Two NASA astronauts made space history on Friday, completing the first spacecraft by a special women's team when they stepped out of the International Space Station.
Christina Koch and Jessica Meir reached the much-awaited milestone for NASA during a relatively routine mission to exchange defective batteries outside the station.
"Mission accomplished!" NASA Chief Jim Bridenstine tweeted on Friday. "Today's historic achievement paves the way for our #Artemis program, which will send the first woman to the Moon in 2024."
"Ad Astra!" He added, in Latin for "to the stars".
NASA aims to return to the moon on a crew mission in 2024 under a program dubbed Artemis, which in Greek mythology is the twin sister of Apollo, the name of the original moon program.
Koch and Meir, who wore white space clothing and were tethered to a station about 408 km above Earth, stepped into space at 7:38 am Eastern time to replace a damaged power unit designed to help condition the energy stored from the panel solar station, NASA announced online because it showed a live video of the action.
The first attempt at an all-female space vehicle in March was canceled because one of the astronauts of medium size from astronauts was not configured and ready to travel.
US President Donald Trump spoke with Koch and Meir by telephone from the White House during his last space trip. "Station, this is President Donald Trump. Do you hear me? "
The president, flanked by his daughter Ivanka Trump and vice president Mike Pence, said the astronauts were "brave and intelligent women" and mistakenly praised the two as the first women to step out of the space station, prompting a gentle correction from Meir.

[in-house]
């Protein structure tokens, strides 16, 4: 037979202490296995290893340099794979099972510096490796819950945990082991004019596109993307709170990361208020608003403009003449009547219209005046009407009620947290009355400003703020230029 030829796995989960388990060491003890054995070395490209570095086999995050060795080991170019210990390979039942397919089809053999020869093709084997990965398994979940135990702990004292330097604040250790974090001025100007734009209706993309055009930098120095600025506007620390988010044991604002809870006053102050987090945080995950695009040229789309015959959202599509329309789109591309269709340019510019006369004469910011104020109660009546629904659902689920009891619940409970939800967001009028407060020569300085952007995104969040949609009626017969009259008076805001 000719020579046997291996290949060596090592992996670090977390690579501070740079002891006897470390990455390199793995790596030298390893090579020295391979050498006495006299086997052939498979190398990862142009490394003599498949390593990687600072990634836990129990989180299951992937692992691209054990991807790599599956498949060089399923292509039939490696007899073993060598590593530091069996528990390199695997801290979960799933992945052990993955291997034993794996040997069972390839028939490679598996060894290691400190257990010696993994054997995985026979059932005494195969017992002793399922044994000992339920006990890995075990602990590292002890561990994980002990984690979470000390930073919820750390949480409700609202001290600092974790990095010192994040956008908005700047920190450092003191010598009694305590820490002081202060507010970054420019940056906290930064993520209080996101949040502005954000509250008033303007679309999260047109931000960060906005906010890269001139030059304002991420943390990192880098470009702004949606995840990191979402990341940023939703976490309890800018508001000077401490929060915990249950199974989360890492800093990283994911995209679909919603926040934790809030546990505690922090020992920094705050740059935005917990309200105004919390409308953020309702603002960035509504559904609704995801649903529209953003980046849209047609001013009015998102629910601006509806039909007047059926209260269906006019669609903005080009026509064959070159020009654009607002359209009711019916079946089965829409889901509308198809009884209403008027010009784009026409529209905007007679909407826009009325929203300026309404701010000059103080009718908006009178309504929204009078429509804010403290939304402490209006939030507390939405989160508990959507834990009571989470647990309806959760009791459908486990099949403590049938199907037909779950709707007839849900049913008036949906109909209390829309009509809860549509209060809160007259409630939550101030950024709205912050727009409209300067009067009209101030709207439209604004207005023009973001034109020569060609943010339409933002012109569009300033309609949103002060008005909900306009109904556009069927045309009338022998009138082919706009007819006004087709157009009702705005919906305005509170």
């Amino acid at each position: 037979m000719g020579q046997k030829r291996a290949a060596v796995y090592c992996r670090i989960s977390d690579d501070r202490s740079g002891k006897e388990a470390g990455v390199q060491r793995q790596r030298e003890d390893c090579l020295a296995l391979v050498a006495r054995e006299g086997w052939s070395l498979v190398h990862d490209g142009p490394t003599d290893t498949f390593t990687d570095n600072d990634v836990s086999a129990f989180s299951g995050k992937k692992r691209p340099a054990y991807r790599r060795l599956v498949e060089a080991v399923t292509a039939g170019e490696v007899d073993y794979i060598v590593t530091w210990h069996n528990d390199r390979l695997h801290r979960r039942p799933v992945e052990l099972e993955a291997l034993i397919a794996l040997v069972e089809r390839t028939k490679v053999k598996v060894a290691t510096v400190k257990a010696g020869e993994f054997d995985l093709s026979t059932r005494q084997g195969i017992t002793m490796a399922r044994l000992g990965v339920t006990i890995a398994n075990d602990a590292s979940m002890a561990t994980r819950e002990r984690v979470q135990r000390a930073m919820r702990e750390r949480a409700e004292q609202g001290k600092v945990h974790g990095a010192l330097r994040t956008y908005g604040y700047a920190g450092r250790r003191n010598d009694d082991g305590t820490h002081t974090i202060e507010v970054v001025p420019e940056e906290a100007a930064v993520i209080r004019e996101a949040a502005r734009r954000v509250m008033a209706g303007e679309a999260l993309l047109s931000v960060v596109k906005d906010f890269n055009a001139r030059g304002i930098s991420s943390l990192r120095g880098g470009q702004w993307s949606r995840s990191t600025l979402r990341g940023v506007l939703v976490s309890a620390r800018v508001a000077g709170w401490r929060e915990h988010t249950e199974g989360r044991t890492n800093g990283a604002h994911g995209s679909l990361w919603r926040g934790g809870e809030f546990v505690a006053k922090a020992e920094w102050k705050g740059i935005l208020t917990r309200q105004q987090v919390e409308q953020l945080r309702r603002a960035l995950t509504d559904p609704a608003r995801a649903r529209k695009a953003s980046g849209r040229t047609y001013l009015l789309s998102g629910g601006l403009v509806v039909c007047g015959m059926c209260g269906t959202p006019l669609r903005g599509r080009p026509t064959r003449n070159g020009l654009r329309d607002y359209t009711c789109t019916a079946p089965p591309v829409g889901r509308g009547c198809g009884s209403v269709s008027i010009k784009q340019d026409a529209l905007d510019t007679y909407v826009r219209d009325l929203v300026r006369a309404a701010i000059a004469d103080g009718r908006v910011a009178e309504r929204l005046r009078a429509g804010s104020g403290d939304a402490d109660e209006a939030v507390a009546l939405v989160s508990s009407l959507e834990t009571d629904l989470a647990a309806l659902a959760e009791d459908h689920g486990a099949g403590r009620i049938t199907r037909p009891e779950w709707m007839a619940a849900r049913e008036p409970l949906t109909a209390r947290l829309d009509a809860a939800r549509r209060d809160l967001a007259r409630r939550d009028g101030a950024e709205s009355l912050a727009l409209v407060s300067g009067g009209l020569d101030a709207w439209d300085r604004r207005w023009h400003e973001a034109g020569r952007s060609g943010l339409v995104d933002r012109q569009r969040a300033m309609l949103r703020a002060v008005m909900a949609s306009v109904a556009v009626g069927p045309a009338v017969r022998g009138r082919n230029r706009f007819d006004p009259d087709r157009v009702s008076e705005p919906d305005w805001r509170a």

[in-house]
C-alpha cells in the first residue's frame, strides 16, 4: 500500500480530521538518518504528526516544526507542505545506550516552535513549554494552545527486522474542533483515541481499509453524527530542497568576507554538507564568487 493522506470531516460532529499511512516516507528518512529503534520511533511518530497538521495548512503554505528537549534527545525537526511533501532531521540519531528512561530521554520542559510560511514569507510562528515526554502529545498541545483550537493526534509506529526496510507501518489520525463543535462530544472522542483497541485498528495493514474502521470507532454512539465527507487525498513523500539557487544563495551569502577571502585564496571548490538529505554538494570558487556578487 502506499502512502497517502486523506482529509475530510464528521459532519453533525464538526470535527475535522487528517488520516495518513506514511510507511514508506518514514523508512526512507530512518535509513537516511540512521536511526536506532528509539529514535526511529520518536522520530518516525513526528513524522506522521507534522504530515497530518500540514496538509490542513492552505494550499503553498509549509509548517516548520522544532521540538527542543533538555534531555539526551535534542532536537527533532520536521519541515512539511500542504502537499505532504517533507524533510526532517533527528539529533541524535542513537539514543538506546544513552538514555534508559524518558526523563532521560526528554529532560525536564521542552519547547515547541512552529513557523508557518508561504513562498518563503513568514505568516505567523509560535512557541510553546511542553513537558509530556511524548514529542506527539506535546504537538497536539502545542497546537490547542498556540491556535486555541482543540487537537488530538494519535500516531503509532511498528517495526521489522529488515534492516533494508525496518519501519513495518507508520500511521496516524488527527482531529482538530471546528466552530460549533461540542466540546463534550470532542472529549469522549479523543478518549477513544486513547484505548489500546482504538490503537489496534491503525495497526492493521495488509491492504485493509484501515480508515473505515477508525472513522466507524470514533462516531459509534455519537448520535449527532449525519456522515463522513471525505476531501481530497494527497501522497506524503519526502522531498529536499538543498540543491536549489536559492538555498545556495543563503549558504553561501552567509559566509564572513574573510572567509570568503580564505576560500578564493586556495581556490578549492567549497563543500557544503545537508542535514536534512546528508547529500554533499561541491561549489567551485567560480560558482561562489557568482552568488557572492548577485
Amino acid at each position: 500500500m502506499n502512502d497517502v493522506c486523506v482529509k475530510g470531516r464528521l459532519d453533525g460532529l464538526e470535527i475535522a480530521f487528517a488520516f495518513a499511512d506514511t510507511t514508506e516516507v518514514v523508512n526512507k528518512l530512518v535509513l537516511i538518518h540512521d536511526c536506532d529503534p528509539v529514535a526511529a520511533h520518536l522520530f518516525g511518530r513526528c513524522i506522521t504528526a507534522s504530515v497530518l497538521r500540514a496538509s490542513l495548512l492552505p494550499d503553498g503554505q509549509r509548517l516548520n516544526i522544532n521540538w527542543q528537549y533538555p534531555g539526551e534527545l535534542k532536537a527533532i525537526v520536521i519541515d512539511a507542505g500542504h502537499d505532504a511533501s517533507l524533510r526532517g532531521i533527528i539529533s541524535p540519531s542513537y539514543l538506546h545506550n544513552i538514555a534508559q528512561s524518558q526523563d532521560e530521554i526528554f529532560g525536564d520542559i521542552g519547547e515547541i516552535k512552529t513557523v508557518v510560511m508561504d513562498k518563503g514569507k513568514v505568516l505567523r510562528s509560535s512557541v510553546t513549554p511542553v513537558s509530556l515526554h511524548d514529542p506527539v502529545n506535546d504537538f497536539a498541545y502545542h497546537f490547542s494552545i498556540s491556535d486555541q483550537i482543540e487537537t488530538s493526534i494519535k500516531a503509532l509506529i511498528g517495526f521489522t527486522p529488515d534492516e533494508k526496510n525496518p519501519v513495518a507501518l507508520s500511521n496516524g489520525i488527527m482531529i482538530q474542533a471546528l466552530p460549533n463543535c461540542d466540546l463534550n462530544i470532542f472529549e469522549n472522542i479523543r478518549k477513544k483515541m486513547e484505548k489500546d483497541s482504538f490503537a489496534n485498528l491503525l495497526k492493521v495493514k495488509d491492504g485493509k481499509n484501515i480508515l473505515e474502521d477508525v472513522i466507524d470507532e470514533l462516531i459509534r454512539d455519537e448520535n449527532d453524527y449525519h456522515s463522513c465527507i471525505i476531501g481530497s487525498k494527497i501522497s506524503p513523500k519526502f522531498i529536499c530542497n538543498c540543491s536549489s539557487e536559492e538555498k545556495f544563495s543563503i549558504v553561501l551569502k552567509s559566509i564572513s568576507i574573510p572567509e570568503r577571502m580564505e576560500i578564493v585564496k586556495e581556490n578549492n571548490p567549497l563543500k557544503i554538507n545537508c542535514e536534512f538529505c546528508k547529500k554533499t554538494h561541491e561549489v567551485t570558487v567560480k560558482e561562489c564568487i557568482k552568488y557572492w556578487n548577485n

"We do not want to take too much praise, because there are many other female pedestrians in front of us. This is the first time that there are two women outside at the same time, "Meir, the 15th woman to travel in space, responded.
Astronauts at the space station, which began operations in 2000, have counted 221 spacecraft, 43 of which are female astronauts, according to NASA.
Friday's spacecraft, which is officially called extravehicular activity, is in line with the purpose of the US space agency to increase inclusivity in space.
Koch is scheduled to complete the longest space flight by a woman by staying in orbit at the station until February 2020. He said gender milestones such as spacewalk are very important.
"There are many people who get motivated from inspirational stories from people who are similar to them, and I think that is an important aspect of this story to tell," he said at a brief NASA conference in Houston this month.
Sandra Magnus, a former NASA astronaut who spent 136 days at the International Space Station, told Reuters that he did not want events like Friday's spacecraft to be a hoax.
"We want that to happen because people have the expertise and they are there to do the work," Magnus said.
"On the other hand, it is important for young women to see role models women do extraordinary things," he said. "So there are two sides of a coin. You want it to be normal but you want it to be special."